LINGUIST List 14.2196

Tue Aug 19 2003

Support: Grammatical Description: PhD Funding, La Trobe

Editor for this issue: Sarah Murray <sarahlinguistlist.org>


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  1. Alexandra Y. Aikhenvald, Grammatical Description: PhD Scholarship, La Trobe University

Message 1: Grammatical Description: PhD Scholarship, La Trobe University

Date: Mon, 18 Aug 2003 18:13:56 +1000
From: Alexandra Y. Aikhenvald <a.aikhenvaldlatrobe.edu.au>
Subject: Grammatical Description: PhD Scholarship, La Trobe University



PhD scholarships in grammatical description

The Research Centre for Linguistic Typology at La Trobe University in
Melbourne, Australia, invites applications from suitably qualified
students to enter the PhD program.

Our PhD candidates generally undertake extensive fieldwork on a
previously undescribed (or scarcely described) language and write a
comprehensive grammar of it for their dissertation. We prefer
students to work on a language which is still actively spoken, and to
establish a field situation within a community in which it is the
first language. Fieldwork methodology should be centred on the
collection, transcription and analysis of texts, together with
participant observation, and at a later stage judicious grammatical
elicitation in the language under description (not through the lingua
franca of the country). Our main areas of specialisation are the
languages of Amazonia, the Papuan languages of New Guinea, and the
Aboriginal languages of Australia.

PhDs in Australian universities generally involve no coursework, just
a substantial dissertation. Candidates must thus have had a thorough
coursework training before embarking on this PhD program. This should
have included courses on morphology, syntax, semantics,
phonology/phonetics and comparative-historical linguistics, taught
from a non-formalist perspective. We place emphasis on work that has a
sound empirical basis but also shows a firm theoretical orientation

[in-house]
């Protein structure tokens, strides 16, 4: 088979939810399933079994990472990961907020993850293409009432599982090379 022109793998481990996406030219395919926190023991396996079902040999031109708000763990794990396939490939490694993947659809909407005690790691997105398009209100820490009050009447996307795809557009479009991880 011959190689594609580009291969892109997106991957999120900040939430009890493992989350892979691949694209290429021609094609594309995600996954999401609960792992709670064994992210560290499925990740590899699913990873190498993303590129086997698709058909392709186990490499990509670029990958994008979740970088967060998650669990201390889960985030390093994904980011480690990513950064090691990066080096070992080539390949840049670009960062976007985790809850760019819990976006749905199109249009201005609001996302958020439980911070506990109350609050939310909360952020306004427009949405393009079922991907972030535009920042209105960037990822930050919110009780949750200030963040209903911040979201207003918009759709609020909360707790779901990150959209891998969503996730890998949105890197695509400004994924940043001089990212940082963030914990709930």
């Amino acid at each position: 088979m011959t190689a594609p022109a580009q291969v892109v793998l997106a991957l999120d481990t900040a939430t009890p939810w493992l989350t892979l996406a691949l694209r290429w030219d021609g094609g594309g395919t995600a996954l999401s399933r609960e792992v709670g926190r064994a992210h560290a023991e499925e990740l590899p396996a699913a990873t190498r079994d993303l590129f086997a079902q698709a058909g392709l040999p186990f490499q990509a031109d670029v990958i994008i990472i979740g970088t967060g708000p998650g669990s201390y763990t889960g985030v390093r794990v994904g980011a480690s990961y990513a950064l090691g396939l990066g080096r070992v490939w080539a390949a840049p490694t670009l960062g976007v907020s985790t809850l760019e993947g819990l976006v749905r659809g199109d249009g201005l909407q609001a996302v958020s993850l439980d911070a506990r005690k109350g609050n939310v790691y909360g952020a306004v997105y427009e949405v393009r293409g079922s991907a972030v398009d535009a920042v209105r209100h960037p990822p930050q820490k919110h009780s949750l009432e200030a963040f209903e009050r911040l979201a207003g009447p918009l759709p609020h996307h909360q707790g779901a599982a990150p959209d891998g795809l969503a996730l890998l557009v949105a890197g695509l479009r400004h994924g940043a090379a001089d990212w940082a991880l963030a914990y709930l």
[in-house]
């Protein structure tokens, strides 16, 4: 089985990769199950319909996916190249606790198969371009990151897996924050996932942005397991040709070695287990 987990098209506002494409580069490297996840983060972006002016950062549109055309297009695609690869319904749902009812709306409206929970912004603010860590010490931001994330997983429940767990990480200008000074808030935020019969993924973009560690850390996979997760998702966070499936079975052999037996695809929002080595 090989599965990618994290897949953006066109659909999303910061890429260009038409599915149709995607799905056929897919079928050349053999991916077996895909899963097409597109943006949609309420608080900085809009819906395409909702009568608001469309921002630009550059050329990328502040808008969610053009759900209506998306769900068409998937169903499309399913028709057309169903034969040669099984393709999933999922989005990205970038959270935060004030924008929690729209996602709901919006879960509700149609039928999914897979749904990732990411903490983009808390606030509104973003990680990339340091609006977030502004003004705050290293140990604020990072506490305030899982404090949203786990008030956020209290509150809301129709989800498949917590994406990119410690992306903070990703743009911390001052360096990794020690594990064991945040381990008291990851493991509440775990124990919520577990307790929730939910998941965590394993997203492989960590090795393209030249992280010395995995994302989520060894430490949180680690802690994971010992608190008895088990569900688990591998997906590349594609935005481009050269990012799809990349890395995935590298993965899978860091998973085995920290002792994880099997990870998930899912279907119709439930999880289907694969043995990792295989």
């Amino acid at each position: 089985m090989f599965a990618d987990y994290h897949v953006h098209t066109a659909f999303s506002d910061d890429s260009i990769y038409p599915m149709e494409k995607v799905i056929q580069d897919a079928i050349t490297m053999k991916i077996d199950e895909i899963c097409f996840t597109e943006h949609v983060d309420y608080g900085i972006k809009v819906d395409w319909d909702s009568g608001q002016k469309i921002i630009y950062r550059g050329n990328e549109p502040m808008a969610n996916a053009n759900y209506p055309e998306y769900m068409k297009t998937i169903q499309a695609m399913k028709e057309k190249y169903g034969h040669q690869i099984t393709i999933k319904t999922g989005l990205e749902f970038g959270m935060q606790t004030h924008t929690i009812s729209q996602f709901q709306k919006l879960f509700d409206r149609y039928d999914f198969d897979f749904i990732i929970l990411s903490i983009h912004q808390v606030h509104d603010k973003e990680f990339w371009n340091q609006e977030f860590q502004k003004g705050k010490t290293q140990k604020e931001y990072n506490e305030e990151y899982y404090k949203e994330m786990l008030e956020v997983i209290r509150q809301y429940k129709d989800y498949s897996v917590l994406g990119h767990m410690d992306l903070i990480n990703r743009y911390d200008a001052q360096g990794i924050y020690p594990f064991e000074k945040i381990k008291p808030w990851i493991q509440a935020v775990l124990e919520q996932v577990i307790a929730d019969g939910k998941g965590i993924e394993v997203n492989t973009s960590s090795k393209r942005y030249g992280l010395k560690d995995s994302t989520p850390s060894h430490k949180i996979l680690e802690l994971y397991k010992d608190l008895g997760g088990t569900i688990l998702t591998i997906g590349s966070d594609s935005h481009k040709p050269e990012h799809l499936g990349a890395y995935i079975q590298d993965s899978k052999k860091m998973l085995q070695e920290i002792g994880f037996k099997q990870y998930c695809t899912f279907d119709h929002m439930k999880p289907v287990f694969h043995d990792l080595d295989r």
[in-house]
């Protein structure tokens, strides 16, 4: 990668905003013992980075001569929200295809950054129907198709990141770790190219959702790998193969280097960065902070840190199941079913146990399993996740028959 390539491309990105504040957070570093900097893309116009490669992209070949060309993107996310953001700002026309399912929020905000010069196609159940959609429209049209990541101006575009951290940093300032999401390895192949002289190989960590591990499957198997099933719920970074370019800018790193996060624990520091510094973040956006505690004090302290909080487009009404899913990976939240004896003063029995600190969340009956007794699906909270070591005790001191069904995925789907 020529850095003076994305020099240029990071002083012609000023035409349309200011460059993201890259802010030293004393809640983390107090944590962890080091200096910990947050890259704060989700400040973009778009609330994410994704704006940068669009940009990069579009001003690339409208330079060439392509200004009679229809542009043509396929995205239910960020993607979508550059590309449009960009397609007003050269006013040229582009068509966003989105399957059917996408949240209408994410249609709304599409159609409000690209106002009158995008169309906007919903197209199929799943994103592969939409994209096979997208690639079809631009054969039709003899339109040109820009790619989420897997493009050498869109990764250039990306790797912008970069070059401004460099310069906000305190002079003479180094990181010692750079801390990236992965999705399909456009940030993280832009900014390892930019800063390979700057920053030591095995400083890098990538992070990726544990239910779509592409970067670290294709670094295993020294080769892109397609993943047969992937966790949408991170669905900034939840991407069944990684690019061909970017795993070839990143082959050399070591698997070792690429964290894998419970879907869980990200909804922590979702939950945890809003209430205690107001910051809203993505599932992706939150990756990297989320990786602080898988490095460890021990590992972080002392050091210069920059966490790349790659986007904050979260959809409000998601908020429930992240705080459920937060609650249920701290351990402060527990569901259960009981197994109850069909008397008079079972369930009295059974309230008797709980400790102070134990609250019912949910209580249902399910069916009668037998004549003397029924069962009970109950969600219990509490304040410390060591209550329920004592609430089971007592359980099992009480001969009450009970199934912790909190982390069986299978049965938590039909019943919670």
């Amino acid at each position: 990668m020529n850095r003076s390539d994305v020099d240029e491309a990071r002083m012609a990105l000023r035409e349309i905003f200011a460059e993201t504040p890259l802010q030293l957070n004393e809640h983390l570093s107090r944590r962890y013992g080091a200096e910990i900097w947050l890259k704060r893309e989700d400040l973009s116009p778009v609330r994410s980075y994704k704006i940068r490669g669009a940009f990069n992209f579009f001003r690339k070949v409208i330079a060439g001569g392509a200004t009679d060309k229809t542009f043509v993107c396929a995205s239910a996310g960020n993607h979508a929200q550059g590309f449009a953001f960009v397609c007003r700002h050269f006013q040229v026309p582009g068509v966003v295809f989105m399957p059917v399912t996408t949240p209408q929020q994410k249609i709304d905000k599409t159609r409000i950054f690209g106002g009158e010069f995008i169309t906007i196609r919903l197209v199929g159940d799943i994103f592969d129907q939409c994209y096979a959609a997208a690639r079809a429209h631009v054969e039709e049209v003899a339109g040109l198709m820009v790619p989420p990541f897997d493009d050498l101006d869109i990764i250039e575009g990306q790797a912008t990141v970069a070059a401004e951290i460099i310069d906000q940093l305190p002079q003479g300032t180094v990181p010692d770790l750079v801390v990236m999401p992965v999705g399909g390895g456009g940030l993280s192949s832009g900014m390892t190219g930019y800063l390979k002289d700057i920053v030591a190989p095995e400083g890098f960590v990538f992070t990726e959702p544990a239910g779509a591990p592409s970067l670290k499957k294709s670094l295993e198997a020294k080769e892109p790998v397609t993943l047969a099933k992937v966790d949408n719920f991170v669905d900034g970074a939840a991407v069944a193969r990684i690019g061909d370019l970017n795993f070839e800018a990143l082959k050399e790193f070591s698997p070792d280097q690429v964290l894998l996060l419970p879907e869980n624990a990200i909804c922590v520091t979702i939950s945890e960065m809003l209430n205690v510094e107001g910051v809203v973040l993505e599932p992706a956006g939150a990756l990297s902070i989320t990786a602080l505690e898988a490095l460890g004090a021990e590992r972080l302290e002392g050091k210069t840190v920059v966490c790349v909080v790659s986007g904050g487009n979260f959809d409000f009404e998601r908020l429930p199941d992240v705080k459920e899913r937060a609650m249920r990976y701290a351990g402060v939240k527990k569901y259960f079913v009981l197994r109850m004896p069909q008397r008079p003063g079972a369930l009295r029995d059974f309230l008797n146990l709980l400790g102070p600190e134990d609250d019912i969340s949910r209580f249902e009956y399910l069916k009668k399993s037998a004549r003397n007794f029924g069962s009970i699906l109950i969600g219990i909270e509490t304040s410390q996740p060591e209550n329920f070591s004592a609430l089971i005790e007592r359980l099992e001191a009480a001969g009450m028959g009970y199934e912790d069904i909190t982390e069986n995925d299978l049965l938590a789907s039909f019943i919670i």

(in terms of general typological theory, or what has recently come to
be called basic linguistic theory).

The Research Centre for Linguistic Typology consists, at any one time,
of about twenty scholars, working on a variety of languages and
typological issues. Besides the permanent staff of Professor R M W
Dixon (Director) and Professor Alexandra Y Aikhenvald (Associate
Director) we have an array of Research Fellows and PhD students; each
year a number of senior scholars from across the world spend from
three to six months with us as Visiting Fellows. Our personnel this
year includes specialists on spoken languages from the following
families or areas: Tsimshian, Mayan, Athapaskan, Eskimo-Aleut, Arawak,
Araw´┐Ż, Tacanan, Indo-European, Chukchee, Afro-asiatic, Niger-Congo,
Khoisan, Tai-Kadai, Tibeto-Burman, Austro-asiatic, Papuan,
Austronesian and Australian.

There is also an excellent Department of Linguistics in the Faculty of
Humanities and Social Sciences at La Trobe University, whose faculty
includes Professor Barry Blake, Associate Professor David Bradley, and
Dr Hilary Chappell. And there are fine Departments of Linguistics at
the University of Melbourne and at Monash University.

The scholarship will be at the standard La Trobe University rate,
Australian $16,832 p.a. Students coming from overseas are liable for
a visa fee (effectively, a tuition fee); we will pay this. A small
relocation allowance may be provided on taking up the scholarship. In
addition, an appropriate allowance will be made to cover fieldwork
expenses. The scholarship is for three years. The deadline for
international applicants is 30 September.

Further information about RCLT is at our website: 
http://www.latrobe.edu.au/rclt.

See, in particular, our February 2003 Newsletter, available on this
web site.

Prospective applicants are invited to get in touch with Professor
Aikhenvald at a.aikhenvaldlatrobe.edu.au, providing details of their
background, qualifications and interests.
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